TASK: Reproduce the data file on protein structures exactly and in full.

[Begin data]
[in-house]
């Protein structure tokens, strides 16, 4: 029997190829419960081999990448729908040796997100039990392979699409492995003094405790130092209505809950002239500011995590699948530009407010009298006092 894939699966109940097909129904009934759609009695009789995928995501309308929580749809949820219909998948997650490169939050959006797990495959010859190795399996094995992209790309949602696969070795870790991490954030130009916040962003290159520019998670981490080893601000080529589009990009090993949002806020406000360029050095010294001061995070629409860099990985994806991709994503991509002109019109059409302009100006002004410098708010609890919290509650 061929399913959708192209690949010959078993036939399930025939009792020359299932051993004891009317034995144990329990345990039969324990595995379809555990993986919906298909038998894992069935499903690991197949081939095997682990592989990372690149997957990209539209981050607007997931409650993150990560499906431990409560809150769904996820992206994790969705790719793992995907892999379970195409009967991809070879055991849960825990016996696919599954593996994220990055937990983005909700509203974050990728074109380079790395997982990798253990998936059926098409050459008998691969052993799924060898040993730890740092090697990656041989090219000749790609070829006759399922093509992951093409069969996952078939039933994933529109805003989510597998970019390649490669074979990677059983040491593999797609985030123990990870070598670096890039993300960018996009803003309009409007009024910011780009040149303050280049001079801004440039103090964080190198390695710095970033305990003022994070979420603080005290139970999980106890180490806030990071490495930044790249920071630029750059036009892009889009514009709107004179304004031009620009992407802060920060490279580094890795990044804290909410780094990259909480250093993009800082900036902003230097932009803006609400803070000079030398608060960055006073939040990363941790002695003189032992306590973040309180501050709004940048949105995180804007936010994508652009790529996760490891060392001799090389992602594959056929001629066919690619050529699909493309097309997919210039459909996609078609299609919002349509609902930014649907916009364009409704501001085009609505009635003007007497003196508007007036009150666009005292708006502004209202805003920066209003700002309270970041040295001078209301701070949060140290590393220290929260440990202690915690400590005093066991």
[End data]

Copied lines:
[in-house]
């Protein structure tokens, strides 16, 4: 029997190829419960081999990448729908040796997100039990392979699409492995003094405790130092209505809950002239500011995590699948530009407010009298006092 894939699966109940097909129904009934759609009695009789995928995501309308929580749809949820219909998948997650490169939050959006797990495959010859190795399996094995992209790309949602696969070795870790991490954030130009916040962003290159520019998670981490080893601000080529589009990009090993949002806020406000360029050095010294001061995070629409860099990985994806991709994503991509002109019109059409302009100006002004410098708010609890919290509650 061929399913959708192209690949010959078993036939399930025939009792020359299932051993004891009317034995144990329990345990039969324990595995379809555990993986919906298909038998894992069935499903690991197949081939095997682990592989990372690149997957990209539209981050607007997931409650993150990560499906431990409560809150769904996820992206994790969705790719793992995907892999379970195409009967991809070879055991849960825990016996696919599954593996994220990055937990983005909700509203974050990728074109380079790395997982990798253990998936059926098409050459008998691969052993799924060898040993730890740092090697990656041989090219000749790609070829006759399922093509992951093409069969996952078939039933994933529109805003989510597998970019390649490669074979990677059983040491593999797609985030123990990870070598670096890039993300960018996009803003309009409007009024910011780009040149303050280049001079801004440039103090964080190198390695710095970033305990003022994070979420603080005290139970999980106890180490806030990071490495930044790249920071630029750059036009892009889009514009709107004179304004031009620009992407802060920060490279580094890795990044804290909410780094990259909480250093993009800082900036902003230097932009803006609400803070000079030398608060960055006073939040990363941790002695003189032992306590973040309180501050709004940048949105995180804007936010994508652009790529996760490891060392001799090389992602594959056929001629066919690619050529699909493309097309997919210039459909996609078609299609919002349509609902930014649907916009364009409704501001085009609505009635003007007497003196508007007036009150666009005292708006502004209202805003920066209003700002309270970041040295001078209301701070949060140290590393220290929260440990202690915690400590005093066991």